To see what is in front of one's nose needs a constant struggle.
--- George Orwell
Monday, September 15, 2014
At Yesterday's Anti Semitism Rally In Berlin, Israeli Flags Might Have Sent A Message At Odds With The Rally’s Intent
|Berliners At The Brandenburg Gate Wave Israeli Flags|
I love a parade, especially one denouncing intolerance, thuggery and racial hate, but the visuals at Berlin's rally against anti Semitism in Berlin have me a bit confused. German Chancellor Angela Merkel gave a speech in which JFK's infamous line Ich Bin Ein Berliner could have been repurposed into Ich Bin Ein Juden as a statement of solidarity with European Jews who've become targets of rising anti Semitism across the continent triggered by Israeli actions in Gaza this summer. Indeed, one of the reasons for the rally was to draw the vital distinction between "European Jews" and "the Jewish State" as a way of standing against Jewish scapegoating. The sea of Israeli flags at the rally, however, seemed to have sent a message at odds with that aim, conflating Jewish Europeans with the State of Israel and in the process sending a signal of support for that state: Ich Bin Ein Israelisch.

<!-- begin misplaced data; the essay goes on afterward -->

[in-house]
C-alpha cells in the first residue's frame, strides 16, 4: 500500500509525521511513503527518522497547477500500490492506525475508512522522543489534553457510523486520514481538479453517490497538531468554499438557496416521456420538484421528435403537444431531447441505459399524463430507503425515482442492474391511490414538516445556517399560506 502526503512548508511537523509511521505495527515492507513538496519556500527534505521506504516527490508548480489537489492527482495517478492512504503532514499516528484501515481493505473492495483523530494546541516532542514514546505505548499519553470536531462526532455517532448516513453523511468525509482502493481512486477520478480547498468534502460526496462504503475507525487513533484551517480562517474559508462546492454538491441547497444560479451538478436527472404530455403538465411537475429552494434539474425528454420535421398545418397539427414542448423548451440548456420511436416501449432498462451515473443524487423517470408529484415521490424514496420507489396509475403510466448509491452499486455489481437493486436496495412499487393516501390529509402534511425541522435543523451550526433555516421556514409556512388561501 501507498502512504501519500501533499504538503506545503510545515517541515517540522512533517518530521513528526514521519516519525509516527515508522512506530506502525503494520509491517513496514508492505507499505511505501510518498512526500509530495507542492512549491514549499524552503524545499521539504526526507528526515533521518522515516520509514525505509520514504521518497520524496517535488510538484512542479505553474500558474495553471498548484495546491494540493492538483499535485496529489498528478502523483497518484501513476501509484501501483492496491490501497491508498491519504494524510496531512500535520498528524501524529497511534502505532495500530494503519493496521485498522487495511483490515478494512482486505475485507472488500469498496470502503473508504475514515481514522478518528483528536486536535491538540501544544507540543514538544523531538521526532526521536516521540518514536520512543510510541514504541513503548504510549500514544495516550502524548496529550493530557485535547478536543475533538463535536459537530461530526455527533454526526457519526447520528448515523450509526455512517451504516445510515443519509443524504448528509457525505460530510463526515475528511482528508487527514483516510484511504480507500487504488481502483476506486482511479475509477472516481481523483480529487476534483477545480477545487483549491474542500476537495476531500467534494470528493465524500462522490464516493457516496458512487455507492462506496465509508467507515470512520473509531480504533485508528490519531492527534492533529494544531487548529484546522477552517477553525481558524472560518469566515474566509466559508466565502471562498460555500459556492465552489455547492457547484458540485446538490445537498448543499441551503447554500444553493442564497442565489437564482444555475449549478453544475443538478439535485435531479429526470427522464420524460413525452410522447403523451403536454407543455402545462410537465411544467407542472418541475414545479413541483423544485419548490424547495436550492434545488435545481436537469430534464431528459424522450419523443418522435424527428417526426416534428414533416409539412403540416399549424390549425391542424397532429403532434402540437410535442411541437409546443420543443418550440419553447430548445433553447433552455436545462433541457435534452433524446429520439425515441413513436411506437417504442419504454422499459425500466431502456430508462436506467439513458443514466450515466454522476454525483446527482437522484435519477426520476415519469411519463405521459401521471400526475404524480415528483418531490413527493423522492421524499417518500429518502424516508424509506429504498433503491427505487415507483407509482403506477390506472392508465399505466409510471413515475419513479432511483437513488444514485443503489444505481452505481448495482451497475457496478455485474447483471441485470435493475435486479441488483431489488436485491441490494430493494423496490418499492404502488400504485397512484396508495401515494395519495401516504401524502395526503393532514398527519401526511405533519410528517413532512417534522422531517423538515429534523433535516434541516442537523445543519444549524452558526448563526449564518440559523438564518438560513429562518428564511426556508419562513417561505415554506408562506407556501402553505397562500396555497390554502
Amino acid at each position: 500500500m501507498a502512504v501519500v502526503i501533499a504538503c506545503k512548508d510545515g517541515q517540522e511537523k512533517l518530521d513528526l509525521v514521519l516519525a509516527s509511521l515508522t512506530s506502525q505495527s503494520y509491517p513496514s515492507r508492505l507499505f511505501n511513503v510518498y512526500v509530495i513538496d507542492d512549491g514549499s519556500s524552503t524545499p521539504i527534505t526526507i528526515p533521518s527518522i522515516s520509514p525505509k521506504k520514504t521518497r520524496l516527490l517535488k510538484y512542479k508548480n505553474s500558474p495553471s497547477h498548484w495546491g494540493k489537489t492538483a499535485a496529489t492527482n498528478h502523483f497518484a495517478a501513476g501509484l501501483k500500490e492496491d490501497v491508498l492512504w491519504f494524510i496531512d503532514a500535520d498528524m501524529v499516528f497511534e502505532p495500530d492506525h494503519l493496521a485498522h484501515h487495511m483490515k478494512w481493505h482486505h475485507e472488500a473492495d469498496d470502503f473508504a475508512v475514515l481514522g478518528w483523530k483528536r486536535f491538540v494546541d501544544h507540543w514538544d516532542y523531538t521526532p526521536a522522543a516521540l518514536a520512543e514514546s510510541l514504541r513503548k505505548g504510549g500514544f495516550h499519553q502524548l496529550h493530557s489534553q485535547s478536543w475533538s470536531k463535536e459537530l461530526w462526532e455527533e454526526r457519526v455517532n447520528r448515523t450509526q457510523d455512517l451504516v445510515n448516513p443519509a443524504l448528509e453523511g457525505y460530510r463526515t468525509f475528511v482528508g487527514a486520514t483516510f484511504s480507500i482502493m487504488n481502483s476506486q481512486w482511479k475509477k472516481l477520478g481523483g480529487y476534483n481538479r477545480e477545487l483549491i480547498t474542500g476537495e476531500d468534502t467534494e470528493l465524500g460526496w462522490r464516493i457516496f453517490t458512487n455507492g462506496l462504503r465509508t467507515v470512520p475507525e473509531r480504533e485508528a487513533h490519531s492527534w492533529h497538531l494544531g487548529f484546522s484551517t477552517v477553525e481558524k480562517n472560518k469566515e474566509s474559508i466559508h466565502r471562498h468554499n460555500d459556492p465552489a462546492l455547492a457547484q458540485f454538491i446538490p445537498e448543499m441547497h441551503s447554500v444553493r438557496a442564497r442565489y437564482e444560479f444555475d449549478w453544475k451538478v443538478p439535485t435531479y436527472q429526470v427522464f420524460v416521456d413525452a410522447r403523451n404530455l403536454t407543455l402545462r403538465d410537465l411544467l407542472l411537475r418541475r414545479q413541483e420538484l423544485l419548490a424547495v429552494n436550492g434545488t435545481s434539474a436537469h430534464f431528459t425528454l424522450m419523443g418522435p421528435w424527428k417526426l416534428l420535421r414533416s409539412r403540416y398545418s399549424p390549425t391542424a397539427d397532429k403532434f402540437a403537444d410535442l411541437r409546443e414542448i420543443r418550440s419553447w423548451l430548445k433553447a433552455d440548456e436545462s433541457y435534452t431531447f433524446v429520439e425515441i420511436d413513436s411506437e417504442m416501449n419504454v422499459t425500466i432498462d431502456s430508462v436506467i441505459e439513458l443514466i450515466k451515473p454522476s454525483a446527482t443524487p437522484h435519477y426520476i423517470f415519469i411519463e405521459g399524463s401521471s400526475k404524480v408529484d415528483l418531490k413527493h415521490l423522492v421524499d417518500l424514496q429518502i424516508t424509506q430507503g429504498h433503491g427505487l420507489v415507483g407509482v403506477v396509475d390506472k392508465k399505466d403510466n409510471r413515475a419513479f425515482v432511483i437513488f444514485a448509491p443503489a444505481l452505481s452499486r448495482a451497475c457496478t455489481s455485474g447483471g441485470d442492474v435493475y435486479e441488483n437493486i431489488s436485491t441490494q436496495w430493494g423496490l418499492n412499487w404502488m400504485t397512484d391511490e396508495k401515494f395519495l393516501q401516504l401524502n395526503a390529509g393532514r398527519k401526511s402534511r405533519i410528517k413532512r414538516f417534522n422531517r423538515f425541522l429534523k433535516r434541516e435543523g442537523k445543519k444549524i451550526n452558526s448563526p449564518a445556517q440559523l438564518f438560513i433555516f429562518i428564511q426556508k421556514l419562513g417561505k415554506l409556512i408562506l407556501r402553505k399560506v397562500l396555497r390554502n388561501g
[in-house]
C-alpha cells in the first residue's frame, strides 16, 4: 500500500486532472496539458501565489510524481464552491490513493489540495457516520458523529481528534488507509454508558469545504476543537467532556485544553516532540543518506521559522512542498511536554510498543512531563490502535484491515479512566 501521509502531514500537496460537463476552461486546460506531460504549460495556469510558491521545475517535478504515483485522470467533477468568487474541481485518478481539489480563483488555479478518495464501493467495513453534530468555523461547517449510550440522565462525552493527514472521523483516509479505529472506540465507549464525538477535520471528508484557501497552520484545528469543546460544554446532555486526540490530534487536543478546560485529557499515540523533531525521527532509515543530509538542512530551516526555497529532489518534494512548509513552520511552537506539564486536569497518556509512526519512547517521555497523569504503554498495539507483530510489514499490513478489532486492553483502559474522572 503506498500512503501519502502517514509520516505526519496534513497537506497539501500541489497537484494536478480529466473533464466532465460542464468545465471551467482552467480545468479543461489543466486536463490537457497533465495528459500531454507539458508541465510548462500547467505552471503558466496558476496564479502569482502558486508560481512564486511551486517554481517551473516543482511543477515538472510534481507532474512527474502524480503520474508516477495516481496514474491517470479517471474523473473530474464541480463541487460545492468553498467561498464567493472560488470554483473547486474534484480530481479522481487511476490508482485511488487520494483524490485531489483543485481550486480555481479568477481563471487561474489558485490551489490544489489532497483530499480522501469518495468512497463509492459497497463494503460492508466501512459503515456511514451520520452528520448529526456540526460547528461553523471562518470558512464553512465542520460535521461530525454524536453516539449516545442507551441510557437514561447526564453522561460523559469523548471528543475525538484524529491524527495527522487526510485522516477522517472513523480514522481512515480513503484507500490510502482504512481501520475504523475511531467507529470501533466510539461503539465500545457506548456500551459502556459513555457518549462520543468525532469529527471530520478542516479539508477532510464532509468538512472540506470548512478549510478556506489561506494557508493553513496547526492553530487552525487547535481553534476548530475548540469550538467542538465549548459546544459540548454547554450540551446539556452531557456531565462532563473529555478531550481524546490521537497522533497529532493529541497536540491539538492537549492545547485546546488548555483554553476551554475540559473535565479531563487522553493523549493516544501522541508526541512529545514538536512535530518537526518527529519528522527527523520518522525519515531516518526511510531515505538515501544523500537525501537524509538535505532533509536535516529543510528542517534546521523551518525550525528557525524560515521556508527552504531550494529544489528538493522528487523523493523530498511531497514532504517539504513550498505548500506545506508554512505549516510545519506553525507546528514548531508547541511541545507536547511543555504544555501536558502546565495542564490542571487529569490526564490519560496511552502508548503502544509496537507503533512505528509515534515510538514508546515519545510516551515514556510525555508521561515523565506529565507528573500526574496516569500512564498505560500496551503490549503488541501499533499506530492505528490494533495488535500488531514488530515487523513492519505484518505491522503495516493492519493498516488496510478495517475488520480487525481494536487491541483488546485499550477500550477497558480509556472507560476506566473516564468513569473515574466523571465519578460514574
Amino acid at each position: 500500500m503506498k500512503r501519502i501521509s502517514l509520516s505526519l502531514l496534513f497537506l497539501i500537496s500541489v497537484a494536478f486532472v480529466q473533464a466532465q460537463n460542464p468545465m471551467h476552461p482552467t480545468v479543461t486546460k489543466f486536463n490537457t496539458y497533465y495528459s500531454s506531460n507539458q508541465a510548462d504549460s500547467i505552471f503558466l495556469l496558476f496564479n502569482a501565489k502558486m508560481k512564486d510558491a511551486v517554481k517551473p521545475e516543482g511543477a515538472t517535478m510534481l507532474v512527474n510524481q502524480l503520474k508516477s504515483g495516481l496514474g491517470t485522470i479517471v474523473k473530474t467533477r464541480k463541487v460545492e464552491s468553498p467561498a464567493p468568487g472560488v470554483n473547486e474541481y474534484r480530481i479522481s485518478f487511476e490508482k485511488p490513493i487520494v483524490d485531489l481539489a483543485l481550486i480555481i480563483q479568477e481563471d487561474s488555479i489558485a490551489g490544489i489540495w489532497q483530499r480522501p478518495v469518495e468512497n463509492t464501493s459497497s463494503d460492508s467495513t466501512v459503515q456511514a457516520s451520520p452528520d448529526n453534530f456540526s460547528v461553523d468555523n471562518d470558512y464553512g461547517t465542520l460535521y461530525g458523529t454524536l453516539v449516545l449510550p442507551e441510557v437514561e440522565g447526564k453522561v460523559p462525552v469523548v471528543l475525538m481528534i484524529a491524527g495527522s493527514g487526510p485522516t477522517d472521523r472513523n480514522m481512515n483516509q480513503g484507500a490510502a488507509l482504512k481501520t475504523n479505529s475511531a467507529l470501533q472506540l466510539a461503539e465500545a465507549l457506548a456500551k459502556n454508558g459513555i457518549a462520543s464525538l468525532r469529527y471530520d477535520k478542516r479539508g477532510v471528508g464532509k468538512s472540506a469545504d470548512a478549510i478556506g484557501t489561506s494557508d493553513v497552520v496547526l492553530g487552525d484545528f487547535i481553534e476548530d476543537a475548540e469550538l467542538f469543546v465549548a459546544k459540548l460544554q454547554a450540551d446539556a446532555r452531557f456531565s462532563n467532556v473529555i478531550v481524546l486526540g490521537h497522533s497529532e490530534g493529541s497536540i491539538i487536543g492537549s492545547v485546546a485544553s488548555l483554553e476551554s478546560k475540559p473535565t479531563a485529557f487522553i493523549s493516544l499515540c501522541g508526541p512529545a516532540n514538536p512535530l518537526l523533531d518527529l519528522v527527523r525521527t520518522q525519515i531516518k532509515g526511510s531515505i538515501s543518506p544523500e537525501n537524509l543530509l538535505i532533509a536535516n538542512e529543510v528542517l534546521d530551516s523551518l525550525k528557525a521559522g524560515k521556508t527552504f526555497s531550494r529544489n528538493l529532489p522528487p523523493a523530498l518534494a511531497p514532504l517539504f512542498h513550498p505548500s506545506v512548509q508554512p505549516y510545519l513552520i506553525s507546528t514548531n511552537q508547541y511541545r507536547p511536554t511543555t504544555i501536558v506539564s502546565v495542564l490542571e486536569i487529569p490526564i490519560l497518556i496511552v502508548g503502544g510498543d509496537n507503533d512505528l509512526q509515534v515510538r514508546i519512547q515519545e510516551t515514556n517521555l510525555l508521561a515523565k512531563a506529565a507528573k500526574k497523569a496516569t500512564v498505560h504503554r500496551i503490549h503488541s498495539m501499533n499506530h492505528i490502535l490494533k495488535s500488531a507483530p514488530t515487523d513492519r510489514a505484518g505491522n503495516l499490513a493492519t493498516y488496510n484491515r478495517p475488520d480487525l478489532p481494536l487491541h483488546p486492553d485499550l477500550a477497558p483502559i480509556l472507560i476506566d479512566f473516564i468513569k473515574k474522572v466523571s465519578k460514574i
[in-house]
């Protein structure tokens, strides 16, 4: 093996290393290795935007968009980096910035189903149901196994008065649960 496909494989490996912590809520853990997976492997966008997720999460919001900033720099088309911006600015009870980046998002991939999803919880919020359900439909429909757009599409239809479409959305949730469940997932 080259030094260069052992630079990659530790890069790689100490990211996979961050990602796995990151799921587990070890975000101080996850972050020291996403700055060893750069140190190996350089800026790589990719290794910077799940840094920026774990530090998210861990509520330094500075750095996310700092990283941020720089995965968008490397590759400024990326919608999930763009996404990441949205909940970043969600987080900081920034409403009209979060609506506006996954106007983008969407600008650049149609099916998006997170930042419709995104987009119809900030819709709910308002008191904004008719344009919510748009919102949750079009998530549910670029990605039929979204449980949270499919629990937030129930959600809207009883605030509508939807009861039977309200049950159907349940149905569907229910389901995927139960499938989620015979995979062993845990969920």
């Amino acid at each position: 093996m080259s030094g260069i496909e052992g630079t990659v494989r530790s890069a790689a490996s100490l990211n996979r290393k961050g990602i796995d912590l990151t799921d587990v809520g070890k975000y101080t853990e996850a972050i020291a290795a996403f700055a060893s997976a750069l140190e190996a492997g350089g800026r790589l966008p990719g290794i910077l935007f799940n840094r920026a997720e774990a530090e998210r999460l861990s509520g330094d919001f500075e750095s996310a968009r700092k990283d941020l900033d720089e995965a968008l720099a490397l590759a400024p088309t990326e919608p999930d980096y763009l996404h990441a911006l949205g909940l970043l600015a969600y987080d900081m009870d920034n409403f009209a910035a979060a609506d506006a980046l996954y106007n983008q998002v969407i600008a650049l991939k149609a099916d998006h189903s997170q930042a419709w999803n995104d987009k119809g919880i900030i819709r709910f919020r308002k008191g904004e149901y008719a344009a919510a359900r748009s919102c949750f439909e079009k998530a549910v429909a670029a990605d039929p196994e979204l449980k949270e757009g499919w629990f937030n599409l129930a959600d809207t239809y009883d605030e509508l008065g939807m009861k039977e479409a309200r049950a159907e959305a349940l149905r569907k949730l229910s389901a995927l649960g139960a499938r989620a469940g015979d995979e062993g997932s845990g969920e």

One of the reasons for the dysfunction in the American and European discourse on Israel is the tendency to equate criticism of Israel, no matter how legitimate, with anti Semitism, which is basically a way of saying that "Jews = Israel." In fact this is not the case, as many diaspora Jews, and certainly many anti Zionist Jews, will insist. Maybe someone needs to design a flag specifically to represent Jews as "a people," as opposed to having the Star of David flag of the Jewish State do double duty? Or a flag that simply, and specifically, stands for opposition to anti Semitism around the world? To hard-core anti Semites, this might be a matter of a "distinction without a difference." But it's a distinction that might actually make a difference in terms of the nuances that need to be established.
Design proposals for new flags should be sent to: firstname.lastname@example.org